NEW YORK (Jul. 5)
Leading New York newspapers, commenting on Count Bernadotte’s suggestions for resolving the Palestine dispute, which were made public at United Nations headquarters yesterday, expressed the opinion that these suggestions will undoubtedly become the subject of heated controversy. “But,” the New York Times said, “as that controversy can be conducted with words instead of bullets, there will remain hope that a final solution may be found permitting both sides to live in peace.”
The New York Herald Tribune’s editorial expressed the hope that “the broad-gauge and statesmanlike manner in which the U.N. mediator advanced his suggestions, will inspire both sides to extend the truce and continue discussions.” The editorial emphasized that Bernadotte’s alterations in the original partition decision “are not in favor of Israel.”
The “suggestions” offered by Bernadotte called for: inclusion of the whole ## part of the Negev in Arab territory; inclusion of the whole or part of Western Galilee in Jewish territory; and inclusion of the city of Jerusalem in Arab territory, with municipal autonomy for the Jewish community and special arrangements for the protection of the Holy Places. They also proposed consideration of the status of Jaffa at a future time, establishment of a free port at Haifa and establishment of a free airport at Lydda. In addition to the territorial proposals, the mediator also suggested the following as a basis for further discussions: redefine Palestine in terms of the territory included in the original Mandate and make two nations — one Arab and one Jewish ## of the area, with the boundaries to be determined by negotiations; establishment of a union between the two to promote common economic interests and maintain common services — including customs and defense — and formation of a central council to take over these central functions and authorities; and after two years of unrestricted immigration the Arabs may appeal for restrictions, with the U.N. Economic and Social Council to arbitrate — if the union cannot settle the problem — on a basis of the country’s “economic absorptivity.”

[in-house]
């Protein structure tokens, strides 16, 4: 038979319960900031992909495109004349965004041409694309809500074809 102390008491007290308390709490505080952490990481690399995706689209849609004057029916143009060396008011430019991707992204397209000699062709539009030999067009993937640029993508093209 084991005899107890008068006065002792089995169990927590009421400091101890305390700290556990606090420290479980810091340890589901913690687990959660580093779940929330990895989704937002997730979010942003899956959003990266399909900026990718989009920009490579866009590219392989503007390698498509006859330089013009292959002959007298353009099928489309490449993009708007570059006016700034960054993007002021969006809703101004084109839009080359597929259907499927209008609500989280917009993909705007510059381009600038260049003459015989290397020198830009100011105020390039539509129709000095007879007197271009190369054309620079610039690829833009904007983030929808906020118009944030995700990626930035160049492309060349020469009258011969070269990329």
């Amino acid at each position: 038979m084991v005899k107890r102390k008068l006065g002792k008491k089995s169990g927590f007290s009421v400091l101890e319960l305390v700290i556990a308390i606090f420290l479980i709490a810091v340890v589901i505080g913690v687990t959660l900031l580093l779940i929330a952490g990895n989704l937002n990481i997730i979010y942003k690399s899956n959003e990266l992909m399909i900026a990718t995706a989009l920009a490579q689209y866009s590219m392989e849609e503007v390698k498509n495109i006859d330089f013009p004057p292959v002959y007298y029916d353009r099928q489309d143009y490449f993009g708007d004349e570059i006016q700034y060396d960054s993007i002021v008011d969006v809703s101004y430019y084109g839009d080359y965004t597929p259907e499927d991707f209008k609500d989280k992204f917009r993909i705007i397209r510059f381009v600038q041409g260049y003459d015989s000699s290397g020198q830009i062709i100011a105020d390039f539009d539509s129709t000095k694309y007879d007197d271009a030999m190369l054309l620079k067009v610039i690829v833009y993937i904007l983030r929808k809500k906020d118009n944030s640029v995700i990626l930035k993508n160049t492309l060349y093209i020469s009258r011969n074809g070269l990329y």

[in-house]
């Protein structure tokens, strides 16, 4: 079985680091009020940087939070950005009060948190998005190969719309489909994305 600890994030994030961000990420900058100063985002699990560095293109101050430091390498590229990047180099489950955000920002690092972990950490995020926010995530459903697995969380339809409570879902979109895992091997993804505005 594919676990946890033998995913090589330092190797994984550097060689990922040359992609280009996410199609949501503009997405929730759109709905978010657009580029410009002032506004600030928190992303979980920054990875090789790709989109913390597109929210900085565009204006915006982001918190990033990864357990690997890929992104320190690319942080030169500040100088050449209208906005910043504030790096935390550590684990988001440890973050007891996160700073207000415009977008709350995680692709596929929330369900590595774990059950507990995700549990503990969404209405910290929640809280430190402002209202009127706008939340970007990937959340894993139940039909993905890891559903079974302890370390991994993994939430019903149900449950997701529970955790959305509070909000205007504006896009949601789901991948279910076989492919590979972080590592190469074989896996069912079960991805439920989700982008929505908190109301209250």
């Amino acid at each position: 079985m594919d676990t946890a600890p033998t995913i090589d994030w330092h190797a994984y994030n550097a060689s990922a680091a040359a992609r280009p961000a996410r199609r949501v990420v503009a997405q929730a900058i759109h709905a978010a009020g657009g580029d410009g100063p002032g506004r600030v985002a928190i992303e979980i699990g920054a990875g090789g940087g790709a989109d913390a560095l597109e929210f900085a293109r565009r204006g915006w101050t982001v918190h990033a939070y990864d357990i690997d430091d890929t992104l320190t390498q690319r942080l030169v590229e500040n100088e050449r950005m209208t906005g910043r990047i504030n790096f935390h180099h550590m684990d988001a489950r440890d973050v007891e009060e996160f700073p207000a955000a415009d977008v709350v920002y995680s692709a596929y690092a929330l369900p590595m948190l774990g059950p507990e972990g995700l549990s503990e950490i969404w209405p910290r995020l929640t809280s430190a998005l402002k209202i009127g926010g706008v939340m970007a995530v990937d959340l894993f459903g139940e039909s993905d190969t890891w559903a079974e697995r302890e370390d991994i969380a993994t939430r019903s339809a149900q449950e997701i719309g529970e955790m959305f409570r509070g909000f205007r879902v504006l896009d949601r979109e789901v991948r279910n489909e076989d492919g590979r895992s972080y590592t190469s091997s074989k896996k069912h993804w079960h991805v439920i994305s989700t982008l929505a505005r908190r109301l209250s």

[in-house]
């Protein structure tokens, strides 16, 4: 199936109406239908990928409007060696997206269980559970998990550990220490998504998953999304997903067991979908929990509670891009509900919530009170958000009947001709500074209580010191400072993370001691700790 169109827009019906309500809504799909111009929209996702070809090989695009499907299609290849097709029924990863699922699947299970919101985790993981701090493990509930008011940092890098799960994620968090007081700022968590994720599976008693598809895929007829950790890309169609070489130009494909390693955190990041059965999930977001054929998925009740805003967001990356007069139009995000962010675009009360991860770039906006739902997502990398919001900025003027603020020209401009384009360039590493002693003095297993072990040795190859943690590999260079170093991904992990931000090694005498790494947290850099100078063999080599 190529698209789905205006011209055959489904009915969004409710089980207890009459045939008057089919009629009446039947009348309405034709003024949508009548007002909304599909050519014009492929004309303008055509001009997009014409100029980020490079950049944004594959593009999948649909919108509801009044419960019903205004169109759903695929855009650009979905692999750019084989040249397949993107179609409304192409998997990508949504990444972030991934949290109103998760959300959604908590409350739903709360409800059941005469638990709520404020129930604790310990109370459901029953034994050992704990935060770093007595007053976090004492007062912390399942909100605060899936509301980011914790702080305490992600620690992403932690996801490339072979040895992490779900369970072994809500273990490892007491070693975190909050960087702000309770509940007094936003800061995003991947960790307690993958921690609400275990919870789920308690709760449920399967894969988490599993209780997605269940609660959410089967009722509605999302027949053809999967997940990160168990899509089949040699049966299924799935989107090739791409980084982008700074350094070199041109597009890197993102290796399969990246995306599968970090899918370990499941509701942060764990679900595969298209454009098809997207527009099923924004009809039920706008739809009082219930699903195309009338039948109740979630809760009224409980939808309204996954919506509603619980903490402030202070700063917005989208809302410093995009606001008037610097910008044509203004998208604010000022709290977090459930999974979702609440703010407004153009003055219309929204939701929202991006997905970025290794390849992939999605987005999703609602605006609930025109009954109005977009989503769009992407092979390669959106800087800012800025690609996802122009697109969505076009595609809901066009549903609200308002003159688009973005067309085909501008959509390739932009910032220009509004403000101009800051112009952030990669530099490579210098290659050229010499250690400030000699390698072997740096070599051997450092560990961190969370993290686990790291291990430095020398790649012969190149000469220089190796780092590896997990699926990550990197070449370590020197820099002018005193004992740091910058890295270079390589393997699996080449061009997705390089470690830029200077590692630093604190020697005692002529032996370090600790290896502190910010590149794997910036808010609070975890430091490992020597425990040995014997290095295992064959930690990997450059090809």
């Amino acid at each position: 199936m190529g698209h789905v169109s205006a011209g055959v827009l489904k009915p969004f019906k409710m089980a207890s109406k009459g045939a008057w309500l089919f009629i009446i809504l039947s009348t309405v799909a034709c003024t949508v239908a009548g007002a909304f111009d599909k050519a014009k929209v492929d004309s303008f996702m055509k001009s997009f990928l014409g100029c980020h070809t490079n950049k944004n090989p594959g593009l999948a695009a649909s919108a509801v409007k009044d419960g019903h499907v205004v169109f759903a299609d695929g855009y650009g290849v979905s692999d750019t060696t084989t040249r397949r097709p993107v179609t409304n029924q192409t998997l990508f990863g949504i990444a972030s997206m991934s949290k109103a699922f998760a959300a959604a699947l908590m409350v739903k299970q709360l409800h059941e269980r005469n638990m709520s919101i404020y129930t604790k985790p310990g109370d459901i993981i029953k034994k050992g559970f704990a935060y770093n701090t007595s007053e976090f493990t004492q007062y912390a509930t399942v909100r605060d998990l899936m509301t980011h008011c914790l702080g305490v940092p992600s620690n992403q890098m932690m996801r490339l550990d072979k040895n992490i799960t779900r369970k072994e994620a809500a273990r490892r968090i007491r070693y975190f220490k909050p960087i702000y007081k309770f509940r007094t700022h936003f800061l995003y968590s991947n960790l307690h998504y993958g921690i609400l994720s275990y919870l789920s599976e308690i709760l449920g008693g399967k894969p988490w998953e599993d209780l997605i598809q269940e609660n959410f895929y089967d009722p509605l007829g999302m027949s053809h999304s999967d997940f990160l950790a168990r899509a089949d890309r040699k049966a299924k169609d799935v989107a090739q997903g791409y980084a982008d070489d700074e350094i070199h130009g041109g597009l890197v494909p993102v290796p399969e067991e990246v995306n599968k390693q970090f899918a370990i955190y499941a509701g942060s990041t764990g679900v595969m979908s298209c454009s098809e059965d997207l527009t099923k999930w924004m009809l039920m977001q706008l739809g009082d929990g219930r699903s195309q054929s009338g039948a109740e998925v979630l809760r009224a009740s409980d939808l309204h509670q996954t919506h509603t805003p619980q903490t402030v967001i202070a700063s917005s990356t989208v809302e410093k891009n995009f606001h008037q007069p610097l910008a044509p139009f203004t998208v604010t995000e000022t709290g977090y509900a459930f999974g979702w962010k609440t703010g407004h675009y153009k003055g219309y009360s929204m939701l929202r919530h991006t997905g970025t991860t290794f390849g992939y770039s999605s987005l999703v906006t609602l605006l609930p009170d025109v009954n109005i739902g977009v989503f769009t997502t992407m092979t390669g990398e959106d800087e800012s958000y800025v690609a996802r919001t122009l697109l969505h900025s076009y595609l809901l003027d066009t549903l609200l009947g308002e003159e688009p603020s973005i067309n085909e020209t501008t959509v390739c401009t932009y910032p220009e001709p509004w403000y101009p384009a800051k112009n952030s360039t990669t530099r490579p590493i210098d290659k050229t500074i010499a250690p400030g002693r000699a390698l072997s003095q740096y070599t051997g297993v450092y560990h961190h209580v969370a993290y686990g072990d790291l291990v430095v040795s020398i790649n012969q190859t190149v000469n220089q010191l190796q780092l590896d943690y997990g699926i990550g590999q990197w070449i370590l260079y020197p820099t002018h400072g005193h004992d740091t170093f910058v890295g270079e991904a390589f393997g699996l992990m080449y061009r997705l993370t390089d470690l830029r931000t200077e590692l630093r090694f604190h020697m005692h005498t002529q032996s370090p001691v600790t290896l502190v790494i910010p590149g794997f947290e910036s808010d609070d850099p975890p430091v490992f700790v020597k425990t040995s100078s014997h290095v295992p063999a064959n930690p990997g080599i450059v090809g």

Also, religious and minority rights would be guaranteed by the U.N. and the Holy Places protected. Refugees from Palestine would be allowed to return and regain possession of their homes and property.